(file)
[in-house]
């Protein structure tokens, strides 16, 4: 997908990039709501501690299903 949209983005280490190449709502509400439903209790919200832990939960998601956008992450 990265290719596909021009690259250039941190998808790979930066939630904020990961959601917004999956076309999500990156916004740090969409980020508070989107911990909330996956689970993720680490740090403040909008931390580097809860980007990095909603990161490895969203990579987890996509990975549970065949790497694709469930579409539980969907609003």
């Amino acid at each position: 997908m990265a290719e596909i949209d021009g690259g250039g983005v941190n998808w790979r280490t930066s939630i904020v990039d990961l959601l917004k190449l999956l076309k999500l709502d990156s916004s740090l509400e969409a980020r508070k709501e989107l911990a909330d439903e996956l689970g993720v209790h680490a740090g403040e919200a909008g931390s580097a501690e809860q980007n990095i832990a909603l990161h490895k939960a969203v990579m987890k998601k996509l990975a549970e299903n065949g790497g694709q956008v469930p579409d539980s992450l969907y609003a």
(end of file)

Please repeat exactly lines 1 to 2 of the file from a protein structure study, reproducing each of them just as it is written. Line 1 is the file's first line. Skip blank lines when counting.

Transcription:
[in-house]
């Protein structure tokens, strides 16, 4: 997908990039709501501690299903 949209983005280490190449709502509400439903209790919200832990939960998601956008992450 990265290719596909021009690259250039941190998808790979930066939630904020990961959601917004999956076309999500990156916004740090969409980020508070989107911990909330996956689970993720680490740090403040909008931390580097809860980007990095909603990161490895969203990579987890996509990975549970065949790497694709469930579409539980969907609003």